Democracy Demands Change

Democracy is not a static principle but a perpetu­ally evolving adjustment between freedom and justice, indi­vidual rights and the demands of society.

Crowd outside and atop the US Capitol for the inauguration of President Theodore Roosevelt. March 4, 1905. Photo by George V. BuckEverett Collection/ShutterstockEditor’s Note: Reader’s Digest is partnering with WeThePurple.org to republish articles from our archives that dramatize and revive patriotic enthusiasm about democracy and its core values. This piece from July 1949 is by Raymond Fosdick, who was president of the Rockefeller Foundation whose mission since its founding in 1913 is to promote the well-being of humanity throughout the world.

When the last glacier retreated from what is now Connecticut it left behind great boulders. Several of them are on my farm and for 15 years I have watched one of these rocks, weigh­ing many tons, fight a losing battle with an ash tree. The tree evidently started in a seed lodged in a tiny pocket in the rock. When I first saw it, it was a sturdy sapling that had made a comfortable crevice for its roots. Today its irresistible growth has torn the massive rock into frag­ments.

This is the law of life. The future belongs not to rigid absolutes but to the thing that can grow, whether it is a tree or a democracy.

It is strange that a principle as familiar as this should today need underscoring, but we are living in years of uncertainty and fear, and fear induces a kind of spiritual astigmatism. To be sure, in our generation we have reason for our fears, and every justification to resist the threat that creates them. But I am thinking of fear as an evil in itself and what it does to human emotions and reactions.

For one thing, fear breeds an instinctive hostility to growth. Growth means change, and in anxious hours men tend to cling to the shelter of the present or to put their faith in nostalgia for the past. But history’s current is sweeping us in to the future and the illusion that security is dependent upon the absence of change is perhaps the most danger­ous form of imbalance which plagues the minds of men.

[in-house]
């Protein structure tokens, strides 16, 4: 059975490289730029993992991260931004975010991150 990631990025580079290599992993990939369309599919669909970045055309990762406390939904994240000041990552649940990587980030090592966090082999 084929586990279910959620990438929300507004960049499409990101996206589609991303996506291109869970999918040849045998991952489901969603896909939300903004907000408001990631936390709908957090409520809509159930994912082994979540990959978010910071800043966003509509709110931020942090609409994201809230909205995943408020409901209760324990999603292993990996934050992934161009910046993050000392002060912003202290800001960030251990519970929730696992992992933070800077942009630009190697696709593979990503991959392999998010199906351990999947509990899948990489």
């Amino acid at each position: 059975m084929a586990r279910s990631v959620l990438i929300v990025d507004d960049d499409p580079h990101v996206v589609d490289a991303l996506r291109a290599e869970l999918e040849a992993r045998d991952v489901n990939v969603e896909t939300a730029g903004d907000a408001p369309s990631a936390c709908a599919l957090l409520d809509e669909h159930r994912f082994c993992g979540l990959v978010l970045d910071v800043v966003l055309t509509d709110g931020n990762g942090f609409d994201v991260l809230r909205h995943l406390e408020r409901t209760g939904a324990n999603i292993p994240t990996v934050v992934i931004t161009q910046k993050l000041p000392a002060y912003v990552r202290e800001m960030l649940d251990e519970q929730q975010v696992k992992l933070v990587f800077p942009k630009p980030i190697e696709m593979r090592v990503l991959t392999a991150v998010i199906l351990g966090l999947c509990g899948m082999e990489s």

Nothing is static in this world, least of all our ideas. Values change from age to age and the interpreta­tion of one generation is seldom the interpretation of the next. Even our conceptions of freedom and de­mocracy are not static principles. The Declaration of Independence was a broader definition of freedom than the Magna Carta. Today the conception of freedom is once again taking on a larger meaning. Our generation is thinking of the threat to freedom which comes from poverty and insecurity, from social and economic conditions in which human beings cannot be free. In many countries, including our own, this new conception of freedom is struggling to make itself articulate, and irresistible change in older points of view is taking place before our eyes.

Democracy likewise must be re­interpreted from generation to gen­eration. Its limits were not finally determined by the political concepts of the 18th century. Rather it is a growing, dynamic faith, a perpetu­ally evolving adjustment between freedom and justice, between indi­vidual rights and the demands of society. This adjustment, however, is never perfectly and finally attained; it remains a problem which mankind must solve again and again.

This familiar concept needs to be re-emphasized today because our current fear of Communism is driving some of us to believe that change is somehow subversive, and that anyone who advocates new ideas is probably a fellow traveler who should be watched. If you favor fair employment practices or are concerned about civil liberties, if you oppose religious prejudice and Jim Crow-ism, you are likely to be suspected as a knowing participant in the Communist Front, or at least as a witless dupe of Moscow. There is hardly a progressive organization or undertaking in the country to which the adjective “Communistic” has not been applied in the last few years—from the Tennessee Valley Authority to the YMCA. In many states teachers and college professors have been frightened into sterile silence, and even the pulpit has not been free from fear.